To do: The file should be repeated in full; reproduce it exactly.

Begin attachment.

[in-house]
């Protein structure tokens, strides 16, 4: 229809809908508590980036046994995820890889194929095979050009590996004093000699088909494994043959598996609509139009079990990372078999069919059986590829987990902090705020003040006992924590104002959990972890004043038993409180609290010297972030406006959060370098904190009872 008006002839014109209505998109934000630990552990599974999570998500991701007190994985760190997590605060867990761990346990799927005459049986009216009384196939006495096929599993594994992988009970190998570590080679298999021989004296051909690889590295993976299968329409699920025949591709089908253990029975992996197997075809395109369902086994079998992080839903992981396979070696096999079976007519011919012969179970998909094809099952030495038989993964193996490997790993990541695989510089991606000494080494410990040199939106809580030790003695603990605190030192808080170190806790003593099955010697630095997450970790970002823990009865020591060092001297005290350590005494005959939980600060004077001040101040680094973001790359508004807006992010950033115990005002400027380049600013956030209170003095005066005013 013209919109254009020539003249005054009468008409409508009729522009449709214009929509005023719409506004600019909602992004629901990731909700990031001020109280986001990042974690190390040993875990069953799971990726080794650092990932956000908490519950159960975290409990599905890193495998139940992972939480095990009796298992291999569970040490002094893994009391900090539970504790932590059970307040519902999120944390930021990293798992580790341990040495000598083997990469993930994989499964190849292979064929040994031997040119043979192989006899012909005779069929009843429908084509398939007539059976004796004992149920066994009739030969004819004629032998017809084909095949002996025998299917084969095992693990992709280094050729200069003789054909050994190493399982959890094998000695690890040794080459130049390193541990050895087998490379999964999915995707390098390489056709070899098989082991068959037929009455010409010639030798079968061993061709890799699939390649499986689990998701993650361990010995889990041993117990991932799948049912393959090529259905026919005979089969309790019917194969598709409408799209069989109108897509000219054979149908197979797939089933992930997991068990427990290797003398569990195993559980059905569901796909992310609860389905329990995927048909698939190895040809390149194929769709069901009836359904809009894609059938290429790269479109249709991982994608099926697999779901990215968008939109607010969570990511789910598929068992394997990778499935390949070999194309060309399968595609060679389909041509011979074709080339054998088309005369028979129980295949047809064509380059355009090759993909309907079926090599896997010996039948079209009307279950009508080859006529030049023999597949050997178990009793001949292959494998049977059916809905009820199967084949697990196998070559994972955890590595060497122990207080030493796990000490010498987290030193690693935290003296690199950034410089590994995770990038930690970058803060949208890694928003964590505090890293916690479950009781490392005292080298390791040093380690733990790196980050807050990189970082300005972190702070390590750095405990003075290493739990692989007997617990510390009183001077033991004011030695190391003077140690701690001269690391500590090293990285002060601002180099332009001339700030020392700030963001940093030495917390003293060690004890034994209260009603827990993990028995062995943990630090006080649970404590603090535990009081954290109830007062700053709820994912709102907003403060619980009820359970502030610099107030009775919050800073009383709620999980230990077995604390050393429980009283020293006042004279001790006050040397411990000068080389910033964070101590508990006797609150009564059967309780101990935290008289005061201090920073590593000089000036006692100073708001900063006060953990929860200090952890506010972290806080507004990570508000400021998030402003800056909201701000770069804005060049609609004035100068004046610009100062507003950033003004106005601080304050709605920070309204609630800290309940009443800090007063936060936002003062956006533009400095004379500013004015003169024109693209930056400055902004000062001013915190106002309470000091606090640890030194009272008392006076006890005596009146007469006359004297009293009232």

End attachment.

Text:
[in-house]
């Protein structure tokens, strides 16, 4: 229809809908508590980036046994995820890889194929095979050009590996004093000699088909494994043959598996609509139009079990990372078999069919059986590829987990902090705020003040006992924590104002959990972890004043038993409180609290010297972030406006959060370098904190009872 008006002839014109209505998109934000630990552990599974999570998500991701007190994985760190997590605060867990761990346990799927005459049986009216009384196939006495096929599993594994992988009970190998570590080679298999021989004296051909690889590295993976299968329409699920025949591709089908253990029975992996197997075809395109369902086994079998992080839903992981396979070696096999079976007519011919012969179970998909094809099952030495038989993964193996490997790993990541695989510089991606000494080494410990040199939106809580030790003695603990605190030192808080170190806790003593099955010697630095997450970790970002823990009865020591060092001297005290350590005494005959939980600060004077001040101040680094973001790359508004807006992010950033115990005002400027380049600013956030209170003095005066005013 013209919109254009020539003249005054009468008409409508009729522009449709214009929509005023719409506004600019909602992004629901990731909700990031001020109280986001990042974690190390040993875990069953799971990726080794650092990932956000908490519950159960975290409990599905890193495998139940992972939480095990009796298992291999569970040490002094893994009391900090539970504790932590059970307040519902999120944390930021990293798992580790341990040495000598083997990469993930994989499964190849292979064929040994031997040119043979192989006899012909005779069929009843429908084509398939007539059976004796004992149920066994009739030969004819004629032998017809084909095949002996025998299917084969095992693990992709280094050729200069003789054909050994190493399982959890094998000695690890040794080459130049390193541990050895087998490379999964999915995707390098390489056709070899098989082991068959037929009455010409010639030798079968061993061709890799699939390649499986689990998701993650361990010995889990041993117990991932799948049912393959090529259905026919005979089969309790019917194969598709409408799209069989109108897509000219054979149908197979797939089933992930997991068990427990290797003398569990195993559980059905569901796909992310609860389905329990995927048909698939190895040809390149194929769709069901009836359904809009894609059938290429790269479109249709991982994608099926697999779901990215968008939109607010969570990511789910598929068992394997990778499935390949070999194309060309399968595609060679389909041509011979074709080339054998088309005369028979129980295949047809064509380059355009090759993909309907079926090599896997010996039948079209009307279950009508080859006529030049023999597949050997178990009793001949292959494998049977059916809905009820199967084949697990196998070559994972955890590595060497122990207080030493796990000490010498987290030193690693935290003296690199950034410089590994995770990038930690970058803060949208890694928003964590505090890293916690479950009781490392005292080298390791040093380690733990790196980050807050990189970082300005972190702070390590750095405990003075290493739990692989007997617990510390009183001077033991004011030695190391003077140690701690001269690391500590090293990285002060601002180099332009001339700030020392700030963001940093030495917390003293060690004890034994209260009603827990993990028995062995943990630090006080649970404590603090535990009081954290109830007062700053709820994912709102907003403060619980009820359970502030610099107030009775919050800073009383709620999980230990077995604390050393429980009283020293006042004279001790006050040397411990000068080389910033964070101590508990006797609150009564059967309780101990935290008289005061201090920073590593000089000036006692100073708001900063006060953990929860200090952890506010972290806080507004990570508000400021998030402003800056909201701000770069804005060049609609004035100068004046610009100062507003950033003004106005601080304050709605920070309204609630800290309940009443800090007063936060936002003062956006533009400095004379500013004015003169024109693209930056400055902004000062001013915190106002309470000091606090640890030194009272008392006076006890005596009146007469006359004297009293009232």